HOUSTON – Texans wide receiver John Metchie III is making steady progress in his recovery from a strained hamstring suffered during the first phase of the Texans’ offseason program.
And, the Texans wide receiver is on track to make a full recovery by training camp after sustaining the soft-tissue injury during a workout on the practice field.
“Everything is on target,” Texans coach DeMeco Ryans said at the close of a full-team minicamp. “I think Metchie will be good to go for training camp.”
While the Texans do expect Metchie back, they’re not inclined to set specific goals for how he’ll perform once he’s back on the field after missing his entire rookie season in the wake of being diagnosed with a treatable form of leukemia.
“I’m not setting any expectations on Metch,” Texans receivers coach Ben McDaniels said. “I certainly will not put any ceilings on him. He’s proved to everybody that’s unnecessary and he’ll attempt to shatter those ceilings. My expectations are high for him returning, whenever that is, and hitting the ground running.”
By all accounts, Metchie has made an outstanding recovery after being diagnosed last July. Now, the second-round draft pick from Alabama is making a comeback from the illness after spending last year on the non-football illness list with acute promyelocytic leukemia.
“Nobody’s worked harder to get himself to this point,” Texans general manager Nick Caserio said after the draft. “I wouldn’t say anybody is surprised that he’s arrived at this point. I’d say his will to work, his effort, his mental and physical toughness, and his work with the sports performance staff have been incredible. There are a lot of people that deserve a lot of credit that has helped him get to this point. Start with John, I would say it’s kind of inspiring to see somebody do that. He’s making progress. He’s in a good spot. Haven’t been any setbacks. Still a long road ahead of us, and he hasn’t played a lot of football. We’re all certainly cautiously optimistic about where he’s headed.”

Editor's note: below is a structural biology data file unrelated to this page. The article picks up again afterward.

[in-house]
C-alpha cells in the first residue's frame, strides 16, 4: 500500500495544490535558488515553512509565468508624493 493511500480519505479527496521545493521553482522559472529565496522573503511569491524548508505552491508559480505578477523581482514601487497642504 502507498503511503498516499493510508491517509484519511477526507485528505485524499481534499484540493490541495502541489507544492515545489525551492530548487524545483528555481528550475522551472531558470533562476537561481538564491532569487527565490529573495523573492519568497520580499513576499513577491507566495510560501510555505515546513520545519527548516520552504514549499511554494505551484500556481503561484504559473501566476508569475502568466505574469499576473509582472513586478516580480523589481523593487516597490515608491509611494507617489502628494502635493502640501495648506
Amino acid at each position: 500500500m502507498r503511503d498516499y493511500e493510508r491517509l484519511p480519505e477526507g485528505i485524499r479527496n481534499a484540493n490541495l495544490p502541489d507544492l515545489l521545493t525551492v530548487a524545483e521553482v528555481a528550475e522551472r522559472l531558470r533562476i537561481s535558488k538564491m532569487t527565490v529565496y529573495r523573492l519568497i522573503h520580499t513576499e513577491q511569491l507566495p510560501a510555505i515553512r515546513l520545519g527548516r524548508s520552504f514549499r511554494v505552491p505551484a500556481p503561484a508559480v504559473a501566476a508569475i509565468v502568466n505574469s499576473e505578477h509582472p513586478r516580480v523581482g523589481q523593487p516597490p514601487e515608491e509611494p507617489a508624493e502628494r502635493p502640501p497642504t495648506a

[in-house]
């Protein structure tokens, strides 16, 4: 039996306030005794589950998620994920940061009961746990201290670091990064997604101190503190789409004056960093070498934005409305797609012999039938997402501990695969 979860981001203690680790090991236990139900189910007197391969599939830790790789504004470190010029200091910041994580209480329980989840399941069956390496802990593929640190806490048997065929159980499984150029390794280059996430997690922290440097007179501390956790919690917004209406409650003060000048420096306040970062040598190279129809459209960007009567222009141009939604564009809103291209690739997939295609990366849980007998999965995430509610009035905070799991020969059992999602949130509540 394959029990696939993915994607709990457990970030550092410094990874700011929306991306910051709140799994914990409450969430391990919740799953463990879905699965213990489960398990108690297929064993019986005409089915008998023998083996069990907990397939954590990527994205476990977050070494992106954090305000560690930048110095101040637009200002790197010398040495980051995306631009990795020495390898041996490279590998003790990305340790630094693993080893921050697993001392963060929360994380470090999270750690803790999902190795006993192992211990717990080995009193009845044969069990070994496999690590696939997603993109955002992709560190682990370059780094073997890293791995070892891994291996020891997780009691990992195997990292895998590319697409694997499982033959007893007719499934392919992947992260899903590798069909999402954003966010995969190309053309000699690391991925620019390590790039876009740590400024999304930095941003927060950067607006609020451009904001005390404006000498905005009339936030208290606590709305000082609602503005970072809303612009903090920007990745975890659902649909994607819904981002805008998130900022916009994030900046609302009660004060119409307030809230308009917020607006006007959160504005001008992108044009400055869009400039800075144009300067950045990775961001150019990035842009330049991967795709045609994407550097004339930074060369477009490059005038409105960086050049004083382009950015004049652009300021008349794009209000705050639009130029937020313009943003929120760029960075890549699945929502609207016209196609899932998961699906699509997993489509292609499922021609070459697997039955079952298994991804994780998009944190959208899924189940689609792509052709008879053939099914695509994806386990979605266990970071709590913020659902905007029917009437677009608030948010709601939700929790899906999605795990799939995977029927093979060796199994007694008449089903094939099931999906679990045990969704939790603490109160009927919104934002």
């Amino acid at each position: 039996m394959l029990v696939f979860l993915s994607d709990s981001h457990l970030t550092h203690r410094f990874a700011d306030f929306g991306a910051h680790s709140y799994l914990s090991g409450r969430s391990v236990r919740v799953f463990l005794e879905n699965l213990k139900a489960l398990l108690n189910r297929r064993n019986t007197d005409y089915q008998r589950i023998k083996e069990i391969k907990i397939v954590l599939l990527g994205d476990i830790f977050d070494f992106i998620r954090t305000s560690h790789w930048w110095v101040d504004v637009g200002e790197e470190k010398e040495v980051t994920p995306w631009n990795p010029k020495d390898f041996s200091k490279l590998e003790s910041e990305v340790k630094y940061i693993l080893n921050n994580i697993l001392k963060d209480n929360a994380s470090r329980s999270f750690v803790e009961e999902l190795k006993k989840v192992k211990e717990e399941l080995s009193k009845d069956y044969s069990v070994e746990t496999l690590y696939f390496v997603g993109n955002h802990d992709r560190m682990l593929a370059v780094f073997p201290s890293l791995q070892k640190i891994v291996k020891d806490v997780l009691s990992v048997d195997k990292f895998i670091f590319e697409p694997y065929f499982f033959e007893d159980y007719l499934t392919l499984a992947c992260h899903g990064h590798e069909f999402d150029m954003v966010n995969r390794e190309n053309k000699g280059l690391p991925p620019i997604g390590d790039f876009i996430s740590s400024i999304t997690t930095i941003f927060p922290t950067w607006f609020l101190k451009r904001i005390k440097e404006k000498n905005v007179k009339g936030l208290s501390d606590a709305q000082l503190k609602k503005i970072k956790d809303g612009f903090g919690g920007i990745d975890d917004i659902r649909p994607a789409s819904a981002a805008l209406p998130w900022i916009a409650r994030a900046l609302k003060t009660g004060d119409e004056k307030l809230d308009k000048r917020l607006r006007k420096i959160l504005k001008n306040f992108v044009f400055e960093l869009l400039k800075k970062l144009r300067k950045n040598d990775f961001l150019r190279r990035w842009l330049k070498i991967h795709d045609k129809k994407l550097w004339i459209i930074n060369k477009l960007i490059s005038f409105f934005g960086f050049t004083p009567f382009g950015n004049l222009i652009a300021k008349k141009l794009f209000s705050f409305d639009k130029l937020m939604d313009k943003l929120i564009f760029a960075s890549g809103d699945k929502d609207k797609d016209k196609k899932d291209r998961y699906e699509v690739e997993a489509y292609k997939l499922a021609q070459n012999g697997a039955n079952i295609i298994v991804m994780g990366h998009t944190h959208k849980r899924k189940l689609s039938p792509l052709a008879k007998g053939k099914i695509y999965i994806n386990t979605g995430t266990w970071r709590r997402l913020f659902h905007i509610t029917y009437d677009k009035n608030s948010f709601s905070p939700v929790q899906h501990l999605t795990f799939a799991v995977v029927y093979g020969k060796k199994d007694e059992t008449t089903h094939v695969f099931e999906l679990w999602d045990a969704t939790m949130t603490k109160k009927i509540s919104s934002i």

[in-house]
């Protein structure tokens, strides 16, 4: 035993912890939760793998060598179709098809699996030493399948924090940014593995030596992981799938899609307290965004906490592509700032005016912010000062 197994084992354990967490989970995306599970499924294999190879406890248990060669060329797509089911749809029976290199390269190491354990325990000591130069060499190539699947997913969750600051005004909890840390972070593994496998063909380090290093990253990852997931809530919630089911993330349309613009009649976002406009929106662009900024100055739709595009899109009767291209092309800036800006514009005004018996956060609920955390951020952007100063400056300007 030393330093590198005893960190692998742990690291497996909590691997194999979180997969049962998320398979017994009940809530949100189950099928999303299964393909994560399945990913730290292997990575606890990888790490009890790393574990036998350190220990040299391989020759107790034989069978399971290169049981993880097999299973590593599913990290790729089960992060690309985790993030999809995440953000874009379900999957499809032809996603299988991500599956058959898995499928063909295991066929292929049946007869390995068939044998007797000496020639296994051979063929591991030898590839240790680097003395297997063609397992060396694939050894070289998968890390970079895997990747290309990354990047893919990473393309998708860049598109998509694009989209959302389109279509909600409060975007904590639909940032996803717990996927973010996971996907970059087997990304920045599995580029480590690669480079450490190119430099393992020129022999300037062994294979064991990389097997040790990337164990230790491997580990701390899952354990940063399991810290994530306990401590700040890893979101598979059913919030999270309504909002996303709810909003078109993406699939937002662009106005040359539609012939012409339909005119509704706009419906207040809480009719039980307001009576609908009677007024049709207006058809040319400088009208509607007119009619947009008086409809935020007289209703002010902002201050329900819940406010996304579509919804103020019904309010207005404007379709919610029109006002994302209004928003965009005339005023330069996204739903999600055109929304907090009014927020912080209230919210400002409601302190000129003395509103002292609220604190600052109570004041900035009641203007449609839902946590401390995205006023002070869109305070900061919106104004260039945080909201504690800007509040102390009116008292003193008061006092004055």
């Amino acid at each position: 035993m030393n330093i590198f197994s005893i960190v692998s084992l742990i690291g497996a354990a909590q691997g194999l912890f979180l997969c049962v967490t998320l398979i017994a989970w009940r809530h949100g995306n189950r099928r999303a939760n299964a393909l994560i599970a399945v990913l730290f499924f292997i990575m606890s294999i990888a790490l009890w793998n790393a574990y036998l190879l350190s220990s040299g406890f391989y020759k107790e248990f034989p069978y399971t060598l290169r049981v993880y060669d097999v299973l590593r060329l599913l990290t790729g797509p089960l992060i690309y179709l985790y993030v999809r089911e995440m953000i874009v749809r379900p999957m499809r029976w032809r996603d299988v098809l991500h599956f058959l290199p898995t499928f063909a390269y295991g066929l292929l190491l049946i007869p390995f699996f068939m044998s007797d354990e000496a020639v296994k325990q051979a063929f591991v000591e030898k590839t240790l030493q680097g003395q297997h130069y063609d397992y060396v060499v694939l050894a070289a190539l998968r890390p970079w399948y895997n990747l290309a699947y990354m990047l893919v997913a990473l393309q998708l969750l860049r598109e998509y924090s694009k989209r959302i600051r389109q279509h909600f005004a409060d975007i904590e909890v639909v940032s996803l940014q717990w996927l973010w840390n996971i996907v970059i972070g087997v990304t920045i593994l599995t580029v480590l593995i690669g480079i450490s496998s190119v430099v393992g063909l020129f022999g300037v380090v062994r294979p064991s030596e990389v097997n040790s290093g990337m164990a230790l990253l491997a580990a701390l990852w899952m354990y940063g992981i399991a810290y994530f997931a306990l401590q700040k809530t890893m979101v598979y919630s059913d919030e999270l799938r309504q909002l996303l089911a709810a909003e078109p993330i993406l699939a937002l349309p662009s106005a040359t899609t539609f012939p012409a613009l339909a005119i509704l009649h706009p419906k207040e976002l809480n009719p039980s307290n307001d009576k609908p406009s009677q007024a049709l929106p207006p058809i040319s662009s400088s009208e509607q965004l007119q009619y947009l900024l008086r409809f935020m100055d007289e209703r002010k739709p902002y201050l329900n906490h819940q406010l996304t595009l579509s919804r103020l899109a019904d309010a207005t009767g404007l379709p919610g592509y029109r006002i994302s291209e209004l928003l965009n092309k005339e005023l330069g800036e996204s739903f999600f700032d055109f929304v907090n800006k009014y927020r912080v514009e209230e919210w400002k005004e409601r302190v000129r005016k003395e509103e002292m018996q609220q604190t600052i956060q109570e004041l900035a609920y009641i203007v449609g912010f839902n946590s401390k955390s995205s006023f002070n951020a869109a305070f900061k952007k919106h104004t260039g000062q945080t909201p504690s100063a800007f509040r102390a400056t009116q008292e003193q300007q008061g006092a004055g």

In a nod of respect toward Metchie wide receiver Jalen Camp delivered a convincing rendition of Metchie’s trademark touchdown celebration during a preseason victory over the New Orleans Saints last August.
When Metchie scored touchdowns at Alabama he would pose in the end zone in a manner reminiscent of the crane kick from the Karate Kid movies.
It was a planned celebration as the Texans’ wide receivers wanted to pay tribute to Metchie during his battle with leukemia. The first wide receiver to score a touchdown would carry out the celebration to honor Metchie.
“When you talk about a guy like John Metchie, just hearing his story and meeting him in person, it marries up,” Texans coach DeMeco Ryans said this spring. “Outstanding young man off the field. Great energy. Always around. Every time I have seen him in the building, huge smile on his face. No matter what adversity he’s faced, he’s attacking it with a smile, with the right attitude. It just solidifies the type of person that he is and the type of people and the type of players that we want to add to our team, it’s guys with that type of attitude.”
According to medical journals, APL is a “unique subtype of Acute Myeloid Leukemia with cells in the bone marrow that produce blood cells (red cells, white cells, and platelets) that do not develop and function normally. APL begins with one or more acquired changes (mutations) to the DNA of a single blood-forming cell. APL cells have a very specific abnormality that involves chromosomes 15 and 17, leading to the formation of an abnormal fusion gene PML/RARα. This mutated gene causes many of the features of the disease.”
A common symptom of APL is bleeding due to reduced numbers of platelets and deficiencies in clotting factors. That symptom can be life-threatening and has to be managed by medical supervision to prevent complications and treat the disease.
A common treatment for APL is a highly successful drug called ATRA (all-trans retinoic acid) to target the chromosomal abnormality. Because of advances in treatment, cure rates of 90% have been reported from medical centers specializing in APL treatment.